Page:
Logo for the Journal of Rehab R and D

Volume 46 Number 4, 2009
   Pages 499 — 514

Abstract – Rear-impact neck protection devices for adult wheelchair users

Ciaran K. Simms, PhD;1* Brian Madden, MS;1 David FitzPatrick, PhD;1-2 John Tiernan, MEngSc3

1Trinity Centre for Bioengineering, Trinity College, Dublin, Ireland; 2School of Electrical, Electronic and Mechanical Engineering, University College, Dublin, Ireland; 3Eastern Region Postural Management Service, Enable Ireland, Dublin, Ireland

Abstract — Many wheelchair users remain in their wheelchairs during transit. Safety research for wheelchair users has focused mainly on frontal impact. However, although they are generally less severe, rear-impact injuries are expensive and difficult to treat and whiplash injury protection for adult wheelchair users remains poorly understood. In this article, 10 g (16 km/h) rear-impact sled tests conducted with the Biofidelic Rear Impact Dummy II or BioRID-II (Denton ATD Inc and Chalmers University of Technology; Gothenburg, Sweden) seated in a rigid wheelchair with no head restraint showed that Abbreviated Injury Scale-score 1 neck injury risk evaluated with the neck injury criterion (NIC) and Nkm criterion is substantially above proposed threshold levels. A prototype wheelchair head restraint was developed and tested together with an existing commercial head restraint (Rolko; Borgholzhausen, Germany) in the same 10 g (16 km/h) rear impact. Both head restraints reduced the injury scores substantially. NIC test scores for the head restraints with no gap ranged from 18 to 24 (approximately 20%-30% chance of neck injury symptoms of duration >1 month) compared with test scores for no head restraints that ranged from 34 to 37 (approximately 95% chance of neck injury). The corresponding extension-posterior Nkm scores with no gap ranged from 0.30 to 0.35 (approximately 5% chance of neck injury) compared with no head restraint of 1.16 (approximately 45% chance of neck injury symptoms). However, the number of sled tests performed was small (three with no head restraint and six with a head restraint), and these results should be considered mainly trends. Preliminary results also showed that the horizontal gap between the head and the wheelchair head-restraint cushion should be as small possible.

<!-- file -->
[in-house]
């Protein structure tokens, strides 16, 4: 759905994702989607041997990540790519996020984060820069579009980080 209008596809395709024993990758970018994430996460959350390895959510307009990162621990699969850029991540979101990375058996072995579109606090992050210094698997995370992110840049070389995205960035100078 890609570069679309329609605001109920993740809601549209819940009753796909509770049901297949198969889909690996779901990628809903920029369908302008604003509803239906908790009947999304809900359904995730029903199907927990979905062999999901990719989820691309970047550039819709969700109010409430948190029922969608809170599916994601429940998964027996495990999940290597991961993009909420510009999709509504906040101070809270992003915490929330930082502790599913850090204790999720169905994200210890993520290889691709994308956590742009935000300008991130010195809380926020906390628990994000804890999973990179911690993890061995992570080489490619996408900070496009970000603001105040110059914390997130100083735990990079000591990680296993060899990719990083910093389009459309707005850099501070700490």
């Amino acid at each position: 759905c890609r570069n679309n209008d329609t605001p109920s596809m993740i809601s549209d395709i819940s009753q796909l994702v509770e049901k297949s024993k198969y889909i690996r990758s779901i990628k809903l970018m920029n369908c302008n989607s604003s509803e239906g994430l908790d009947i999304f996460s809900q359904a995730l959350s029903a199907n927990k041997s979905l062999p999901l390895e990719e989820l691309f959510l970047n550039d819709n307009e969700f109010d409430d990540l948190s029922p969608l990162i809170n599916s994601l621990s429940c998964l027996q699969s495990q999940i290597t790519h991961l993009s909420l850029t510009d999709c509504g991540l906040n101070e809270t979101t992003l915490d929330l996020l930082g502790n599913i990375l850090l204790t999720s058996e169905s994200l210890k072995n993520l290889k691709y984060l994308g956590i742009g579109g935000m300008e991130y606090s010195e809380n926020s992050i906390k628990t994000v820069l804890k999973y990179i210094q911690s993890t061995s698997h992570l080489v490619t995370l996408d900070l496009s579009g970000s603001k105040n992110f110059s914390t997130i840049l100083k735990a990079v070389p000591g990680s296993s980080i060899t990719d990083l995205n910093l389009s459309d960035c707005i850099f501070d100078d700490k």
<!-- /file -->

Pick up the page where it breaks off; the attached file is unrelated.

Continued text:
Key words: crash test dummy, head restraint, neck injury criteria, occupant protection, rear impact, rehabilitation, restraint, sled test, wheelchair, whiplash.

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